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Recently, 5,000 psychologists, myself included, met to focus on discussions around developing leadership talent. If you can imagine a time before COVID-19 and the banning of in-person gatherings, consider 120,000 hours of meetings, reports and panel discussions. Was there one takeaway? Yes. There was a unanimous, well-modulated roar of agreement on the need for “rigor.”

What does that mean? It means we need to make accurate measurement a requirement of leadership development. The fact that companies get high-potential leadership choices wrong more than 80% of the time drives us batty. If you want to improve on that result, ignore intuition and ask these four questions, the four questions:

  1. Are we clear about the fact that we require excellence?
  2. How do we define excellence?
  3. What are we doing to enable excellence?
  4. How do we reward excellence?

Not sure what the answers are? Unless you’re a mind reader, you can’t be. Survey different levels in your organization and compare the results. What do you see? A resounding “yes”? More likely, you’ll get a resounding “sort of.”

To understand why, look the answers to question two. Are they closely aligned or dispersed? Organization leaders must clearly define excellence for every key role. “Not now” is the common response. But, if not now, when? What value do you put on excellent performance? What is the cost of half your workforce operating at 80% efficiency because they don’t exactly know what excellence is supposed to look like?

Rigorously defining excellence is basic to enabling people to deliver it. When leaders require excellence and hold people accountable, they get it. Maybe, in some respects at least, excellence looks different in different areas.

Next, ask question three. If no one measures excellence, how does anyone know what you’re doing to enable it? They don’t. Financials are a fuzzy trailing indicator. Define excellence in a way that provides a meaningful metric. Excellence might be universal in some areas like ethics and personal values, such as respect. “We don’t innovate our ethics” might be a clear, consistent message.

It’s important to connect excellence and people’s work with an organization’s purpose. Ask, what does each department or team do that enables success? Then, select metrics that define excellence as results-oriented as possible; more deals, more widgets, more accurate, whatever truly demonstrates success. Take the accounting department, for example: No company can survive without accurate numbers. If the numbers aren’t accurate, we fail. If accounting is late, we hurt. What enables or interferes with getting good numbers? How well do different areas collaborate with accounting to support the need for timely, accurate numbers? Answers like “not so well” or “could be better” highlight opportunities.

Let’s also consider a print shop. Say a company prints customer-billing invoices for six electric utilities. Who cares if the regularly scheduled maintenance is on time for equipment running non-priority jobs, when high-priority jobs are held up? The manager who failed to ensure free-flowing communication between the production and maintenance teams has guaranteed excellence would not be attained. Relevant metrics quickly reveal paths for performance improvement. Is deciding what to measure difficult? Ask knowledgeable people who are doing the work. Collaboration enables excellence. Smart leaders encourage managers to share insights on what’s working and what isn’t. Challenge developing leaders with problem solving.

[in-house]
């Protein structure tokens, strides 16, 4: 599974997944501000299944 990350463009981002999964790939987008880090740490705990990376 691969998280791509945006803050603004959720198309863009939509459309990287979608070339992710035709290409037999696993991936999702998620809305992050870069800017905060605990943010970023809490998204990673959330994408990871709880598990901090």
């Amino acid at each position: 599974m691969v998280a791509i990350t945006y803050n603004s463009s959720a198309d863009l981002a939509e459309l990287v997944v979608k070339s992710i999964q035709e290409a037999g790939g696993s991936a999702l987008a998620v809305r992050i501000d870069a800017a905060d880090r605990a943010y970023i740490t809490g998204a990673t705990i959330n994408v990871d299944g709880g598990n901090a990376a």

Finally, when you have answers to the first three questions, ask the fourth again. Then, when leadership reviews, acknowledges and applauds accurate, ongoing measurement, real results improve … and so does innovation.

Effective leaders tweak rewards, including different forms of compensation, so that incentives resulting from shared effort are distributed among those making the effort. They also explain it in terms of the shared contribution to excellent results.

“Rigor” in talent development is not about being tough for tough’s sake. It is brought about by being thoughtful and intentional. In this context “rigorous” means focusing on quality – not just the quality of the product or service but the quality of the environment where it is created. Rigor means defining the qualities that produce an excellent result and measuring progress.

Leadership Development: Intuition in the way?

Often potential leaders are selected based on intuition. Intuition-based decision making is easier than rigorous decision making. Nobel physicist Richard Feynman was intuitive about math, and arguably the most talented physicist who ever lived. He would intuit a principle and then do the math to demonstrate its veracity. He could do the math. Most of us aren’t math whizzes.

For the rest of us mortals, intuition is more likely to hinder leadership development rather than help. We use intuition to save time, and sometimes it does. But as Nobel laureate Daniel Kahneman repeatedly demonstrates in “Thinking, Fast and Slow” intuition is most often our short cut to the wrong answer. When it comes to leadership development the stakes are high. Do the math.

Purchase Kahneman’s book on here.

Drew Suss is the practice leader at Truebridge Partners, LLC., supporting leaders in the development space in their goal to be more effective.